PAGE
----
Avoid the Parent Nightmare
Shortly after I retired from working in the public schools, I came upon a heartbreaking Facebook Live video of a mother with a special needs daughter. She had just come out of an IEP meeting. She made the video as she was crying in her car out in the parking lot. This mother expressed honestly and emotionally how difficult the meeting had been.
She shared that “her head felt like exploding”, and how “exhausted and wiped-out” she felt after a grueling meeting. I was deeply saddened by watching this mother’s emotional anguish. I knew that no parent should have to endure that pain, and that I knew exactly how they could avoid it.
How can you avoid this painful scenario?
01 A LEVEL PLAYING FIELD
This can be difficult to attain. Parents are understandably motivated by their emotions-the love for their child. School systems are primarily motivated by the law and job requirements. Parents will always feel the increased burden with every decision that is made. Parents must feel they can participate as an equal partner in decision-making for their children.
02 A COMMITMENT TO THE CHILD'S EDUCATIONAL OPPORTUNITIES
The school team must be committed to ensuring sufficient educational opportunities are in place so a child’s learning potential is reached.
Both sides must feel they are part of a mutually respected team whose goal is to promote the meaningful social, emotional and academic growth of the particular child.
Quite often, the elements for success do not exist on your own.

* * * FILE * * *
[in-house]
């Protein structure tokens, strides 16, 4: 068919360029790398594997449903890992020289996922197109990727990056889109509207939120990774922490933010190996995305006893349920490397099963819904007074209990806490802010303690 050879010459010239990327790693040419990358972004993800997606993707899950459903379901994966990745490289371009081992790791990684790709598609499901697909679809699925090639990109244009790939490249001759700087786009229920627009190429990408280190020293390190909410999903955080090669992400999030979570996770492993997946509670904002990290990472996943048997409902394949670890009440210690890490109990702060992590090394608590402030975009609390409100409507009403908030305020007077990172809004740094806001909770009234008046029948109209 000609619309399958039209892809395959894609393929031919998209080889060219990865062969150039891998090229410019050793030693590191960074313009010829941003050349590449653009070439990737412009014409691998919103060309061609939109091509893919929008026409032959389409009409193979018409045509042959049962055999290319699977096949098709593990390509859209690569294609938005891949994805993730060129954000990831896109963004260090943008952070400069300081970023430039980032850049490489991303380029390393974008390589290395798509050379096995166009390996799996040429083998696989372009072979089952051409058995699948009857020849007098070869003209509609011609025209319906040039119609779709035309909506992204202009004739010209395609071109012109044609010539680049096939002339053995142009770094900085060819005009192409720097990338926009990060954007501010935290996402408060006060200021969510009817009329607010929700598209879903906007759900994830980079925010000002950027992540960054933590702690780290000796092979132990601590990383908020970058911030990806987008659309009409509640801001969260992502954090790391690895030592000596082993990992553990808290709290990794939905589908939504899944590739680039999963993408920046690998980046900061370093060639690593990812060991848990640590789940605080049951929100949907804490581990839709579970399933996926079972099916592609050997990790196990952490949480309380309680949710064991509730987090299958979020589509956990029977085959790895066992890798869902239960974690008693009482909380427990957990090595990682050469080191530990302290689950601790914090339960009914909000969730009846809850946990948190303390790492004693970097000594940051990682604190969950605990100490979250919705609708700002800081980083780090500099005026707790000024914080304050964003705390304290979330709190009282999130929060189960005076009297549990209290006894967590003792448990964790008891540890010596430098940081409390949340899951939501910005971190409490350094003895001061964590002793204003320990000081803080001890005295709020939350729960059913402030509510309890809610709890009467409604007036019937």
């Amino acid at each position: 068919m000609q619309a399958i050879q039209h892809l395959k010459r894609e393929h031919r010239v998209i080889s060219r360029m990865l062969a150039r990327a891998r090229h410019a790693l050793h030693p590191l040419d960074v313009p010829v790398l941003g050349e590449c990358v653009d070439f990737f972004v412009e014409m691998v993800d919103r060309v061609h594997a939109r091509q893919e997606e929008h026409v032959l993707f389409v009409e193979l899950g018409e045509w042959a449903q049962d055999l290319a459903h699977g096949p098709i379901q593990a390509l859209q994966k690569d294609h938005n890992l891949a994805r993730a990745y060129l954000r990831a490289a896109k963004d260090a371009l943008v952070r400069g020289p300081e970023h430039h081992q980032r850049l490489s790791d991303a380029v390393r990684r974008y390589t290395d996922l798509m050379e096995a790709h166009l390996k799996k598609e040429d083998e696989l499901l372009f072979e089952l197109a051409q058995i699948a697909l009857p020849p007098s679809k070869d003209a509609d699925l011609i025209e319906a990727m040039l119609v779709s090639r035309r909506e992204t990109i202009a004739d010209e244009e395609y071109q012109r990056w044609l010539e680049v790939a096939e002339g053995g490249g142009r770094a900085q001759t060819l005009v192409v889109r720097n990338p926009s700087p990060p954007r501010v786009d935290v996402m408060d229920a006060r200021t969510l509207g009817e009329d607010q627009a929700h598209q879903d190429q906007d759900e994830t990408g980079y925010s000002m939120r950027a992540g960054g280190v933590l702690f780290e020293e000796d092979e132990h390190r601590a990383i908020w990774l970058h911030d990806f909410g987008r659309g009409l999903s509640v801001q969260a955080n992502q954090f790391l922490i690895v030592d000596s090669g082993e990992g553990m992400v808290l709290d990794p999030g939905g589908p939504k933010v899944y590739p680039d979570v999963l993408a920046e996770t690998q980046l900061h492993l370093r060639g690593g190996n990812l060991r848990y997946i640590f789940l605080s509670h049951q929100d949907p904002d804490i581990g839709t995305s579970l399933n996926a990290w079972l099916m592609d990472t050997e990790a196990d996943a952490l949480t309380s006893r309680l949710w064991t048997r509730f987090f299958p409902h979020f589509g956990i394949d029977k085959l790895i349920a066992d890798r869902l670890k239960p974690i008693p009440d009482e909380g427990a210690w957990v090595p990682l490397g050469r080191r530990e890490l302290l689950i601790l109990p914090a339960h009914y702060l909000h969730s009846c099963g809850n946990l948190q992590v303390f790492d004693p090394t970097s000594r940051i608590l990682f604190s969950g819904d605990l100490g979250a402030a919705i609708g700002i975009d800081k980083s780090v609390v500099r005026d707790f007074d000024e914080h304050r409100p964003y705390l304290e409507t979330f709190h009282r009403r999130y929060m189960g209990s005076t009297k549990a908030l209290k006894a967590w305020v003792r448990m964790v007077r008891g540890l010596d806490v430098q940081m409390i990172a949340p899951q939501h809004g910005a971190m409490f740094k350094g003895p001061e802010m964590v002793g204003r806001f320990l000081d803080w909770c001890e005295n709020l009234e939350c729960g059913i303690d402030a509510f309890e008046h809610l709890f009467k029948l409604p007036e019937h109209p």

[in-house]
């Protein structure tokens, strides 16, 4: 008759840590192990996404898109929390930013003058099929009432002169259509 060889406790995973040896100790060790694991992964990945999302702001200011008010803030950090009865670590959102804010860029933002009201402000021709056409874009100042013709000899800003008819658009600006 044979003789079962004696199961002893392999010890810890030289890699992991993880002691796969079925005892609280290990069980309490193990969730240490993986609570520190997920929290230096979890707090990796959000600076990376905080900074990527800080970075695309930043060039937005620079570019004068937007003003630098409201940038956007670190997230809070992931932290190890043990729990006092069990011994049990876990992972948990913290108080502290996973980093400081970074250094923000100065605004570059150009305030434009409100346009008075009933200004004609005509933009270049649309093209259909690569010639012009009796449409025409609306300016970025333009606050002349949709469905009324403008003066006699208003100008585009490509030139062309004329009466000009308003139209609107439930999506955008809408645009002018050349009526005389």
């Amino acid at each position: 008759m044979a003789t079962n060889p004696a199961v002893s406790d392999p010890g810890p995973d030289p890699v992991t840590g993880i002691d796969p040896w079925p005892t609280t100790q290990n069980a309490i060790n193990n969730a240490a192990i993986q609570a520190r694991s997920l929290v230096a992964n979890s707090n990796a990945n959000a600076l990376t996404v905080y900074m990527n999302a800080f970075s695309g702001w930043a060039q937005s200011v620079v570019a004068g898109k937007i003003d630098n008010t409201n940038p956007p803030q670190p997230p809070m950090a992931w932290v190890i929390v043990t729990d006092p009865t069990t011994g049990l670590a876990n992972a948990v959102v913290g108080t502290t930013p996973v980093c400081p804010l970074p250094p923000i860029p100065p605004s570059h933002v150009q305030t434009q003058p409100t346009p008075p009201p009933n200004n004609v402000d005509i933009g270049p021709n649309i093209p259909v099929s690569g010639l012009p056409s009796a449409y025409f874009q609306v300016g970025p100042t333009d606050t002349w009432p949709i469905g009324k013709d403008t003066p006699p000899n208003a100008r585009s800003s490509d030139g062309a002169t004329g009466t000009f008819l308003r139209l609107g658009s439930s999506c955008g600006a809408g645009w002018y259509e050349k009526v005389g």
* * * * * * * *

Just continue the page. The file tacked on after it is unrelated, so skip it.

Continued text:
A Special Education Advocate
with a Proven Track Record
An Education Advocate can
- Act as a liaison in meetings between parents and school personnel as part of the multi-disciplinary team.
- Make the difference in ensuring a child gets the appropriate instruction and services.
- Provide an understanding of the language and legal processes between parents and the school.
I have seen how emotionally difficult it is for parents of a child with special needs to be their sole advocate. Unfortunately, once these emotions come out, the focus of the meeting is no longer on the task(s) at hand, but on the parent.
The opportunity to let an advocate “run interference” in addressing/clarifying difficult issues and decisions that must be made at school meetings allow parents to simply focus on their child and his/her needs.
Additionally, many school personnel welcome the presence of an advocate at a school meeting. An advocate can communicate the issues in ways that both the parents and the school personnel are not able to do.